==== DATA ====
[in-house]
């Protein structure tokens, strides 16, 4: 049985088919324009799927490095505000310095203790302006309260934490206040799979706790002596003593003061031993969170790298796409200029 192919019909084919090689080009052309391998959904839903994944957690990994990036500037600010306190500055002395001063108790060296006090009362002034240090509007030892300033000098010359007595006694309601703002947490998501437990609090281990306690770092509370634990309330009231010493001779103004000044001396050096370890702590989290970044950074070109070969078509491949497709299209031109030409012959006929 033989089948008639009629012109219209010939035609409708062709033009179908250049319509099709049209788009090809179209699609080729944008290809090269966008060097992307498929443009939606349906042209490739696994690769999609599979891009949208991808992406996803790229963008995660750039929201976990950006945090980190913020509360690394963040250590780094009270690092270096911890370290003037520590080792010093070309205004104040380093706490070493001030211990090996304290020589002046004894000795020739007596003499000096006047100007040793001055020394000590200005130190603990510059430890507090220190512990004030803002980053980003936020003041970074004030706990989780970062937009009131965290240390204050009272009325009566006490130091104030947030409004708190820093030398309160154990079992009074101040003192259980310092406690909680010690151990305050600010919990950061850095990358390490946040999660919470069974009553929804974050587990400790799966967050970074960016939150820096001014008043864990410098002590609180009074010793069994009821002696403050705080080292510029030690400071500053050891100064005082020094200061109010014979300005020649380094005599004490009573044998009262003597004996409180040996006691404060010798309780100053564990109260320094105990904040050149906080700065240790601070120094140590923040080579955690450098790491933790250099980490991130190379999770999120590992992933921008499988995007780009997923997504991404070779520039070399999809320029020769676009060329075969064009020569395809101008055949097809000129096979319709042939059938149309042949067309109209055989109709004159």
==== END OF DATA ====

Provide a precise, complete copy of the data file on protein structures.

[in-house]
């Protein structure tokens, strides 16, 4: 049985088919324009799927490095505000310095203790302006309260934490206040799979706790002596003593003061031993969170790298796409200029 192919019909084919090689080009052309391998959904839903994944957690990994990036500037600010306190500055002395001063108790060296006090009362002034240090509007030892300033000098010359007595006694309601703002947490998501437990609090281990306690770092509370634990309330009231010493001779103004000044001396050096370890702590989290970044950074070109070969078509491949497709299209031109030409012959006929 033989089948008639009629012109219209010939035609409708062709033009179908250049319509099709049209788009090809179209699609080729944008290809090269966008060097992307498929443009939606349906042209490739696994690769999609599979891009949208991808992406996803790229963008995660750039929201976990950006945090980190913020509360690394963040250590780094009270690092270096911890370290003037520590080792010093070309205004104040380093706490070493001030211990090996304290020589002046004894000795020739007596003499000096006047100007040793001055020394000590200005130190603990510059430890507090220190512990004030803002980053980003936020003041970074004030706990989780970062937009009131965290240390204050009272009325009566006490130091104030947030409004708190820093030398309160154990079992009074101040003192259980310092406690909680010690151990305050600010919990950061850095990358390490946040999660919470069974009553929804974050587990400790799966967050970074960016939150820096001014008043864990410098002590609180009074010793069994009821002696403050705080080292510029030690400071500053050891100064005082020094200061109010014979300005020649380094005599004490009573044998009262003597004996409180040996006691404060010798309780100053564990109260320094105990904040050149906080700065240790601070120094140590923040080579955690450098790491933790250099980490991130190379999770999120590992992933921008499988995007780009997923997504991404070779520039070399999809320029020769676009060329075969064009020569395809101008055949097809000129096979319709042939059938149309042949067309109209055989109709004159």